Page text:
Last weekend we hosted an Open House and invited about 45 Holly Springs folks. Althought it wasn't "that kind of party," a number of guests brought housewarming gifts. Isn't it curious how a gift often says more about the giver than the recipient?

Ms. F's gift was a pair of faux wood oval plaques with matching ornate display stands. The plaques each bore a line of scripture. I only remember the one that I found especially provocative:  "But as for me and my house, we will serve the Lord."  To my credit, I did not immediately erupt. Instead, I thanked her (sincerely) for the kind gesture and complimented the attractiveness of the wrapping.

Then I excused myself and made another bowl of champagne punch (Note:  I knew from the moment I spotted the recipe on that I would mix the punch. Many on the guest list are "religious non-drinkers" so depending on who showed up, I might have to drink the whole thing alone...)

Later, I was seated near her for a few minutes and I told her that I appreciated her good intention. 

I told her that I am not Christian, as in wearing that label as part of my Human Personality uniform.

while the plaques are undeniably charming but I do not "serve the Lord."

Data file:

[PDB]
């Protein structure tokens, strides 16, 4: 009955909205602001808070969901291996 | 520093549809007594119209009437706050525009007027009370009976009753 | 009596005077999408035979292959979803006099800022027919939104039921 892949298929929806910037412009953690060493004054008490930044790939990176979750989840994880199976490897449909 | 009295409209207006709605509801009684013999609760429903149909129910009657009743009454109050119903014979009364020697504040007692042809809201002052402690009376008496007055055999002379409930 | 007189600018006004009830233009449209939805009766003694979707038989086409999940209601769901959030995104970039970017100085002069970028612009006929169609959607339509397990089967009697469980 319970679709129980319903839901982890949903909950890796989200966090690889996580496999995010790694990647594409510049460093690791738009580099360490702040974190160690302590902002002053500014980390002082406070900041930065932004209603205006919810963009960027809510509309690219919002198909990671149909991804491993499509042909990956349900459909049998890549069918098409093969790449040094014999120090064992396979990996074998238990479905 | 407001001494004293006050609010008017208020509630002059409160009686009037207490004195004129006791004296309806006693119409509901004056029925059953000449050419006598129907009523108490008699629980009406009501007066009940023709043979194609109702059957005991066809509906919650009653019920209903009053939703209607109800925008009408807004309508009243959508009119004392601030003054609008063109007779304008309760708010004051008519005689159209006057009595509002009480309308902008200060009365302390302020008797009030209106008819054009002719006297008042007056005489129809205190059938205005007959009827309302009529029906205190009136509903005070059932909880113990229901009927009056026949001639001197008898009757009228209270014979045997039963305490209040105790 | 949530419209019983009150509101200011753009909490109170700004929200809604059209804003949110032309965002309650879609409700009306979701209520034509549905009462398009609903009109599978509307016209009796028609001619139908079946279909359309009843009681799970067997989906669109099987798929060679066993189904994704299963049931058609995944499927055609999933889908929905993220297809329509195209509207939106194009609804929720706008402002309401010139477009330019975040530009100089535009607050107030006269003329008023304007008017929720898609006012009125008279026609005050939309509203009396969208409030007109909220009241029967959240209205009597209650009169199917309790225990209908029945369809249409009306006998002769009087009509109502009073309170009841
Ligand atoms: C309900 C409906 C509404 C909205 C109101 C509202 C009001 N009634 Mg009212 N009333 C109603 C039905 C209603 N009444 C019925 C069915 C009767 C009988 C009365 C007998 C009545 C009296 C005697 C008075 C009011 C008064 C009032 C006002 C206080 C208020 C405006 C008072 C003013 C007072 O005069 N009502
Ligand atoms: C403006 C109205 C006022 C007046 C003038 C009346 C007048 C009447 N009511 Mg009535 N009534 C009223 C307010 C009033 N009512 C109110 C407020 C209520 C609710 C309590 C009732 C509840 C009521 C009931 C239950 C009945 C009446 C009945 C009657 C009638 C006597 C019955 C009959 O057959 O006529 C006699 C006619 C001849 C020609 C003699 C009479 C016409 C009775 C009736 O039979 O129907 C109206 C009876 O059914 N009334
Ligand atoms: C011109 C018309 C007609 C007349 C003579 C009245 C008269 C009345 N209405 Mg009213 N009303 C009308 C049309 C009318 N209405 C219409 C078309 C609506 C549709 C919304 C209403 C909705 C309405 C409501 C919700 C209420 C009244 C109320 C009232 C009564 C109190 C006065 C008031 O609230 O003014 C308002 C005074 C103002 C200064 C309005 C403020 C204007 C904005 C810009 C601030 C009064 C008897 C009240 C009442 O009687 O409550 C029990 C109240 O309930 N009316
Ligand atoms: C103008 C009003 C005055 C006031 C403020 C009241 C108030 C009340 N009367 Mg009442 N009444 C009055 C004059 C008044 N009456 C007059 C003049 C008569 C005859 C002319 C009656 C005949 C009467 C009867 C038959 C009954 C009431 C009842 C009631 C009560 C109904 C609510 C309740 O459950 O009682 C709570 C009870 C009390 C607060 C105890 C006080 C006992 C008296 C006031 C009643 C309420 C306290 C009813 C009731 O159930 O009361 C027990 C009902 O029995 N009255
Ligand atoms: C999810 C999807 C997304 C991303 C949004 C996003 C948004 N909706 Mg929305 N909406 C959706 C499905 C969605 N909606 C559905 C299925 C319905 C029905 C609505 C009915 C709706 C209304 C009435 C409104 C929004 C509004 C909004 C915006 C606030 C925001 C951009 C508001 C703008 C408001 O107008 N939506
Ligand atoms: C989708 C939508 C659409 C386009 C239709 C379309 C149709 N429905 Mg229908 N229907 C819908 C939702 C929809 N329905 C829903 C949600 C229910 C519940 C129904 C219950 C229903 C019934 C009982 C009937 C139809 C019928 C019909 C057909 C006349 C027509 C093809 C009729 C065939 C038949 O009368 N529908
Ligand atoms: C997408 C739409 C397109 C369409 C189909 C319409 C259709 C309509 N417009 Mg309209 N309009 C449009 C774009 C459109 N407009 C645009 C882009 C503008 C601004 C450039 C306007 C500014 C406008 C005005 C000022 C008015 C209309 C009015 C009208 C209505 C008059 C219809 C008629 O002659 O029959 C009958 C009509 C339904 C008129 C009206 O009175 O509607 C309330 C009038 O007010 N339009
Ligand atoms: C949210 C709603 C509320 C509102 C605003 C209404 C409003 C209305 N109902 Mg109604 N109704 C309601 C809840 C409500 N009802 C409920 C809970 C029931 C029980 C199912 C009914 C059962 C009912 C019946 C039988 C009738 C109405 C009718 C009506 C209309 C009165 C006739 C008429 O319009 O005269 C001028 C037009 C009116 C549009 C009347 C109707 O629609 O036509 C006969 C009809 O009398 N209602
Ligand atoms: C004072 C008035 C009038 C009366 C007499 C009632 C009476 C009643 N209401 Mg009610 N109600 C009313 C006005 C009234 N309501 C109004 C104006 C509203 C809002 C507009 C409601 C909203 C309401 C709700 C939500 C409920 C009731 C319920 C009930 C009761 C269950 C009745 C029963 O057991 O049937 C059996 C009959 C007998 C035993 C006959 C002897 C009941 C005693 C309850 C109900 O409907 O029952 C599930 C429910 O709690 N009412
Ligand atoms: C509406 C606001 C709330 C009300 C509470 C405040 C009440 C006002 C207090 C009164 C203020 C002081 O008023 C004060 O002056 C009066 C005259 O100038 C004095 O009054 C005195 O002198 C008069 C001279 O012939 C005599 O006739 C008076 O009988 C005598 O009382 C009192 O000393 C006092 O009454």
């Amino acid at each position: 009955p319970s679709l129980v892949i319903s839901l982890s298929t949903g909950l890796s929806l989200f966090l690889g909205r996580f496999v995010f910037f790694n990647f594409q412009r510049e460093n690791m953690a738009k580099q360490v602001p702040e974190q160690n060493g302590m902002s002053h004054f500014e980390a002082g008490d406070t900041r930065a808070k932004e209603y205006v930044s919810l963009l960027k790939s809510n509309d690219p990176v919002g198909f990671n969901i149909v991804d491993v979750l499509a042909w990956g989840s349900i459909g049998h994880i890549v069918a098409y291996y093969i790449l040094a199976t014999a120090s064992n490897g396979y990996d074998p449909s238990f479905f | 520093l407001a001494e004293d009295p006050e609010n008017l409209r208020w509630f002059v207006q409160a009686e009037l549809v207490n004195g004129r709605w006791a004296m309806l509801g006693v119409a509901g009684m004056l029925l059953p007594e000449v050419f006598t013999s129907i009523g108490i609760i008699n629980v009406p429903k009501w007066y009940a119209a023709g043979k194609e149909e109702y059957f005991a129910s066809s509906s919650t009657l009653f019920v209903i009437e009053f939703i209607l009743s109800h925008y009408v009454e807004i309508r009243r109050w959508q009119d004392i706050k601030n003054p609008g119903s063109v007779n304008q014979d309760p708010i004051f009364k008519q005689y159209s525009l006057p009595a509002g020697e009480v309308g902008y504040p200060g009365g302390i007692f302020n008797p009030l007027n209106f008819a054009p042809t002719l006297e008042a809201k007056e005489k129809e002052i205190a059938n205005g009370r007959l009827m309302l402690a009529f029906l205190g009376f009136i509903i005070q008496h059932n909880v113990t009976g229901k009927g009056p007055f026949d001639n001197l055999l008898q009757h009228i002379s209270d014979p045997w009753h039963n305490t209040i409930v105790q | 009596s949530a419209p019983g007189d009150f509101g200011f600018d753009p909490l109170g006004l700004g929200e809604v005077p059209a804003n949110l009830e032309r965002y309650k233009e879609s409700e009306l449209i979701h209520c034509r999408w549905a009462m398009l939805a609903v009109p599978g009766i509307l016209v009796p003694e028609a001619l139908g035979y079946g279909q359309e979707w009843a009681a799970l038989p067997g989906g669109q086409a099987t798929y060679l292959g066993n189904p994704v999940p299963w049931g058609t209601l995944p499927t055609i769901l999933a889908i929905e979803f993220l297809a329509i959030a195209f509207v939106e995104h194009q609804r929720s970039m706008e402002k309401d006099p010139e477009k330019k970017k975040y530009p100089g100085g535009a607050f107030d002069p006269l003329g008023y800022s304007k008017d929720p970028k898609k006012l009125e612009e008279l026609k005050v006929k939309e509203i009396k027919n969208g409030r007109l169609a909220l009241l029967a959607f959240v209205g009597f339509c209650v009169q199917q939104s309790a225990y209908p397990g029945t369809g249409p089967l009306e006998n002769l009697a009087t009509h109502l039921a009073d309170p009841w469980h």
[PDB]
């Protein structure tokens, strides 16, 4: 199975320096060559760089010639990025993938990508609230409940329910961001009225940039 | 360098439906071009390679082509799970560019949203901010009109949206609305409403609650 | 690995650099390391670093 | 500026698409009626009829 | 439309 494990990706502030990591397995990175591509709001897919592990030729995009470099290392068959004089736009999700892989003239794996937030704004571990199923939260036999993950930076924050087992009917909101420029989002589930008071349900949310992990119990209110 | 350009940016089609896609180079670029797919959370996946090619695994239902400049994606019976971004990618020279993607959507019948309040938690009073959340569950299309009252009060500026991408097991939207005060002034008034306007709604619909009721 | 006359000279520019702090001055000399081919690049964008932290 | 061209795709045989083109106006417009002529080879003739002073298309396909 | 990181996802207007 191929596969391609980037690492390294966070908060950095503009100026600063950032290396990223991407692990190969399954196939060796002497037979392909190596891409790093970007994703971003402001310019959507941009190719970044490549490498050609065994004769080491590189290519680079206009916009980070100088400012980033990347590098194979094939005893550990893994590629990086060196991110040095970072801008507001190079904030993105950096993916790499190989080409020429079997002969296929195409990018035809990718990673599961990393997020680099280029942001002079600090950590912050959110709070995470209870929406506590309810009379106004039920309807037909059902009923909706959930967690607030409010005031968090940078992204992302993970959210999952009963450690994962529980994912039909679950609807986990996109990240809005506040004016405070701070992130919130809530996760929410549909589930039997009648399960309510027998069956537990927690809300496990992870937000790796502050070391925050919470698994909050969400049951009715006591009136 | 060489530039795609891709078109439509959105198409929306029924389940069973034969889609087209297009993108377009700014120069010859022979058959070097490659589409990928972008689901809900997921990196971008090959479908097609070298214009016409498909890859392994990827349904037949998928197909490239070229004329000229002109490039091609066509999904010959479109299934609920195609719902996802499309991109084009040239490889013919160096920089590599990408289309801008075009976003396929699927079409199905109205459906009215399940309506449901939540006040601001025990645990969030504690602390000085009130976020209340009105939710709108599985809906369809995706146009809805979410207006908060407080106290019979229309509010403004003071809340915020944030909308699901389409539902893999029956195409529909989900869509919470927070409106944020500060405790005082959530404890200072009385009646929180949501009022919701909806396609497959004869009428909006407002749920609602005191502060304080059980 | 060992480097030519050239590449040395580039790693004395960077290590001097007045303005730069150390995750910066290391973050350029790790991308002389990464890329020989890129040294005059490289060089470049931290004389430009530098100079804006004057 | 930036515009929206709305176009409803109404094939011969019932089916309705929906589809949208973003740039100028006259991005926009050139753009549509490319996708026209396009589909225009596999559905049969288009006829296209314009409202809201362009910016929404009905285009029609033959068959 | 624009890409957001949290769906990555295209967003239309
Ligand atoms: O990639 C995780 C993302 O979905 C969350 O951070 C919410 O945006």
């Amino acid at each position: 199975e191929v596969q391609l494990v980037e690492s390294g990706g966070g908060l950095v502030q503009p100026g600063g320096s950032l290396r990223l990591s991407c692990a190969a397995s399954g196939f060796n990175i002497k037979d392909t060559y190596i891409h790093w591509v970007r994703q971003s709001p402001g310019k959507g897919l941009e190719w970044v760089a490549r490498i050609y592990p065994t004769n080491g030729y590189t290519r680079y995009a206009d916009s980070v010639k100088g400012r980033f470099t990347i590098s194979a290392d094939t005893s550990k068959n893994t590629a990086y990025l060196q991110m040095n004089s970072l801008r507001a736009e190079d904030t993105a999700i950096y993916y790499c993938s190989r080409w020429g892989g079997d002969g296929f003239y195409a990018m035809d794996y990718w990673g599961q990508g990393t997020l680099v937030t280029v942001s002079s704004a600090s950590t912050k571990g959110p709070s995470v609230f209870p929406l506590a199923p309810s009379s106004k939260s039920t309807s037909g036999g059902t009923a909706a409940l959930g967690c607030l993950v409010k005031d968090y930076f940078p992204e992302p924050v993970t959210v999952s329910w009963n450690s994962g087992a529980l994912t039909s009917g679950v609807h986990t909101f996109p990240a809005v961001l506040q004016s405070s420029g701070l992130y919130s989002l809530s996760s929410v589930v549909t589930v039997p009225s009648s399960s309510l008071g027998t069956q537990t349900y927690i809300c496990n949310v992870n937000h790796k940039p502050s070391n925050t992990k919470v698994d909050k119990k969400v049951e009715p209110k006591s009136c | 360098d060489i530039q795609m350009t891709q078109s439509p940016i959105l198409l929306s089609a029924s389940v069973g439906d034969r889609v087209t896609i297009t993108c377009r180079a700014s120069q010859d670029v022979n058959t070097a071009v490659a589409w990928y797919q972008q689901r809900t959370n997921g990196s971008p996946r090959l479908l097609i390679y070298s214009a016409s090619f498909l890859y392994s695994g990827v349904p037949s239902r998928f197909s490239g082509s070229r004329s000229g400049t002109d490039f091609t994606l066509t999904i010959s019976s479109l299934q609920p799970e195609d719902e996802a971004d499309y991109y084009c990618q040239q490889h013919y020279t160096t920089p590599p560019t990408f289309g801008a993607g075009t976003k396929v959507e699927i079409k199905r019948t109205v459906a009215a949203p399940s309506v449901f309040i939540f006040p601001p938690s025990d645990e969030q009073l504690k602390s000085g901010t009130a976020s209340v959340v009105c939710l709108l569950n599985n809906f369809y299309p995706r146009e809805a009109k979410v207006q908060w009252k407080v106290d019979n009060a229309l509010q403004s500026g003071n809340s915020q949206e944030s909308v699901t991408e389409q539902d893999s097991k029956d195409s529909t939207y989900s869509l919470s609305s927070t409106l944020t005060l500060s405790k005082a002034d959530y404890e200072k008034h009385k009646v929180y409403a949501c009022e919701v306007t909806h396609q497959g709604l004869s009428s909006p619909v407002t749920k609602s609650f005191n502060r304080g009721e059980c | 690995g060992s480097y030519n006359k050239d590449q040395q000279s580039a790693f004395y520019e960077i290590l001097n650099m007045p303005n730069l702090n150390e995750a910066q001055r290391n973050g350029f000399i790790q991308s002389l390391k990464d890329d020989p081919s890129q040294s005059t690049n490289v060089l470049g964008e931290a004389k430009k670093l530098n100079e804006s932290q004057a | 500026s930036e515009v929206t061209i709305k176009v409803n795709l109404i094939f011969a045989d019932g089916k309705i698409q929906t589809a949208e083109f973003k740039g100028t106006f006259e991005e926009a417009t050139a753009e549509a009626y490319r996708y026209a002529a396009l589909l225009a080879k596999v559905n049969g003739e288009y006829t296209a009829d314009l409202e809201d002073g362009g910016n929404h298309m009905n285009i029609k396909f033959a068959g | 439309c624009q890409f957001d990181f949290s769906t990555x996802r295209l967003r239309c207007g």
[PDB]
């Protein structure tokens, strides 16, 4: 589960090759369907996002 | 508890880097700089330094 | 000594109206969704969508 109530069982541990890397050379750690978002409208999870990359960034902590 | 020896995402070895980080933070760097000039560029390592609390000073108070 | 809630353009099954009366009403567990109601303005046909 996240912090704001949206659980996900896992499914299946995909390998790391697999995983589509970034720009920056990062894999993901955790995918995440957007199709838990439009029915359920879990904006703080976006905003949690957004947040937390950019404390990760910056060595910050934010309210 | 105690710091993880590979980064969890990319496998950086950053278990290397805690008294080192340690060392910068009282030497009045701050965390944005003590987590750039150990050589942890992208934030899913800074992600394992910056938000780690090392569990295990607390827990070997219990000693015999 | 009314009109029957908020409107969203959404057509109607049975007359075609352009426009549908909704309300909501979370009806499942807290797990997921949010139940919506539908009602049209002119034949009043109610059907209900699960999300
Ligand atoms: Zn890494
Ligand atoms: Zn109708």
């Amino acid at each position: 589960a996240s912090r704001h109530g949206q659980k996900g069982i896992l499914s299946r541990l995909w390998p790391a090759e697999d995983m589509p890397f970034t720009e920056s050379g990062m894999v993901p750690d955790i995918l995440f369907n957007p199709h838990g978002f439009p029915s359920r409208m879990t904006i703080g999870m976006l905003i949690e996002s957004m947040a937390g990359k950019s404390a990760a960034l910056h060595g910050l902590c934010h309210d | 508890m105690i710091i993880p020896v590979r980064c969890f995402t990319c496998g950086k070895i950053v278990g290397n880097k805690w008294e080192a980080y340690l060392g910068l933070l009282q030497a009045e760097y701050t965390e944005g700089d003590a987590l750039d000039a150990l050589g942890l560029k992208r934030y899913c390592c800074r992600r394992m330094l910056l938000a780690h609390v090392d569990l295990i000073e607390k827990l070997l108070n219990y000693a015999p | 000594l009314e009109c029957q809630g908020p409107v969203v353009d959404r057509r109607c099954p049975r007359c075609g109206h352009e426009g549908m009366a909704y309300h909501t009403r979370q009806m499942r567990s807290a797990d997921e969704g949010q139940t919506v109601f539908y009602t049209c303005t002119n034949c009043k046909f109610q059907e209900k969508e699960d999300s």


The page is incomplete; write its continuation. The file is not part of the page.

I told her I believe that believers and non-believers can coexist peacefully.

Then --  and I know

I could have just stopped talking. That's what you're thinking.

But I didn't stop talking. Last year the city drafted a Master Plan in response to a perceived surge in public support for a focused, intensive "revitalization" effort. This is part of the reason I moved here four months ago from the San Francisco Bay area. I shared with Ms. F some of my impressions and experiences in the community since my arrival. I told her that while people here, overall, have been hospitable and welcoming, religious belief is touted and assumed with an intensity I've not encountered anywhere else. I suggested that some newcomers might find it offensive and oppressive and walk away from Holly Springs, perhaps in significant enough numbers to diminish the "revitalization" efforts.

She was defensive but gracious and remained in good humor. "Okay, okay...  I have a better gift for you," she said. "I'll bring it by." The party went on from there with no less laughter and good spirits.

Today, 3 days later, Ms. F stopped by with the better gift:  a plaque boasting a "Laundry Prayer"

I think it's all turned out very well. I am fond of Ms. F and she of me. When she stopped by this morning we had a visit marked with much laughter and talked about our upbringings -- hers in southern Mississippi and mine in southern Indiana.

I am convinced it's important for "non-believers" to be visible and vocal members of their communities. Our interactions with religious people don't have to be argumentative or volatile. In fact, it's important that we continue to learn ways to communicate peacefully across lines of differing opinion and belief.

There have been enough religious wars on the planet.

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Comment by The Flying Atheist on March 26, 2013 at 11:55am